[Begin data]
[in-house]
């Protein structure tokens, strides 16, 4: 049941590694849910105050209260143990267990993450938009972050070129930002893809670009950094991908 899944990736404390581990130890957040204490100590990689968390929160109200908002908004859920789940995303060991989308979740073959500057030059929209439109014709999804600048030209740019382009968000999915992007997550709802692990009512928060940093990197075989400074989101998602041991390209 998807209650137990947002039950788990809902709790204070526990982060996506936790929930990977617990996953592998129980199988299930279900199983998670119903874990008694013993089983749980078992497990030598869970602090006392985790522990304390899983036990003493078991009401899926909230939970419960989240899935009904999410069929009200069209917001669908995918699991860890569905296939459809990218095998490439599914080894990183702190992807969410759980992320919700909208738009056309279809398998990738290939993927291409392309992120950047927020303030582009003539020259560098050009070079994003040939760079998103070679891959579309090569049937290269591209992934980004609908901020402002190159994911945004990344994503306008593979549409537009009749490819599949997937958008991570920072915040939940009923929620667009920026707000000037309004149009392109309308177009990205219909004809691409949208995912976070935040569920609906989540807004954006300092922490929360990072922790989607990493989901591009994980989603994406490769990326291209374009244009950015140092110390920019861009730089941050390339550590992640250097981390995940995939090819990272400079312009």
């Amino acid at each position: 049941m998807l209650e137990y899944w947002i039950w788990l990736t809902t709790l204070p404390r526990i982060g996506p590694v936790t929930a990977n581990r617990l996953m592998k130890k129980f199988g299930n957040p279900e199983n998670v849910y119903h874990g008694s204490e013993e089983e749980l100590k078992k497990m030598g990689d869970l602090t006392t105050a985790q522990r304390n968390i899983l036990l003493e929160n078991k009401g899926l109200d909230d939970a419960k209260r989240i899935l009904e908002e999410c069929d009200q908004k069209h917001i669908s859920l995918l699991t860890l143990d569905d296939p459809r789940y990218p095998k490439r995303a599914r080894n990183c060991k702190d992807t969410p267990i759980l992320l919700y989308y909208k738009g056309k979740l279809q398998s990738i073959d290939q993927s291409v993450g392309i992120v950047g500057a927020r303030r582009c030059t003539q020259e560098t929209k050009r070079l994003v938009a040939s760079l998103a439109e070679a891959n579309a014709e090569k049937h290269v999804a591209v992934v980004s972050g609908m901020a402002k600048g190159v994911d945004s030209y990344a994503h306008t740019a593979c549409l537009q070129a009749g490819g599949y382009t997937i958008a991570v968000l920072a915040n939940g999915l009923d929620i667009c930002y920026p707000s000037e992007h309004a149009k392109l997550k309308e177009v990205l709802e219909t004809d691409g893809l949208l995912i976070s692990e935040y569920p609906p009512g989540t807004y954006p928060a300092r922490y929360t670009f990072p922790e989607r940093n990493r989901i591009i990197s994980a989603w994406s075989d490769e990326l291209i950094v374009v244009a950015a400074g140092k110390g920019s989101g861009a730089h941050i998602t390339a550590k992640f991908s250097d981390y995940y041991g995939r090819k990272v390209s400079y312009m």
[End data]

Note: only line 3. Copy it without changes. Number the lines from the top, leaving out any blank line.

């Amino acid at each position: 049941m998807l209650e137990y899944w947002i039950w788990l990736t809902t709790l204070p404390r526990i982060g996506p590694v936790t929930a990977n581990r617990l996953m592998k130890k129980f199988g299930n957040p279900e199983n998670v849910y119903h874990g008694s204490e013993e089983e749980l100590k078992k497990m030598g990689d869970l602090t006392t105050a985790q522990r304390n968390i899983l036990l003493e929160n078991k009401g899926l109200d909230d939970a419960k209260r989240i899935l009904e908002e999410c069929d009200q908004k069209h917001i669908s859920l995918l699991t860890l143990d569905d296939p459809r789940y990218p095998k490439r995303a599914r080894n990183c060991k702190d992807t969410p267990i759980l992320l919700y989308y909208k738009g056309k979740l279809q398998s990738i073959d290939q993927s291409v993450g392309i992120v950047g500057a927020r303030r582009c030059t003539q020259e560098t929209k050009r070079l994003v938009a040939s760079l998103a439109e070679a891959n579309a014709e090569k049937h290269v999804a591209v992934v980004s972050g609908m901020a402002k600048g190159v994911d945004s030209y990344a994503h306008t740019a593979c549409l537009q070129a009749g490819g599949y382009t997937i958008a991570v968000l920072a915040n939940g999915l009923d929620i667009c930002y920026p707000s000037e992007h309004a149009k392109l997550k309308e177009v990205l709802e219909t004809d691409g893809l949208l995912i976070s692990e935040y569920p609906p009512g989540t807004y954006p928060a300092r922490y929360t670009f990072p922790e989607r940093n990493r989901i591009i990197s994980a989603w994406s075989d490769e990326l291209i950094v374009v244009a950015a400074g140092k110390g920019s989101g861009a730089h941050i998602t390339a550590k992640f991908s250097d981390y995940y041991g995939r090819k990272v390209s400079y312009m």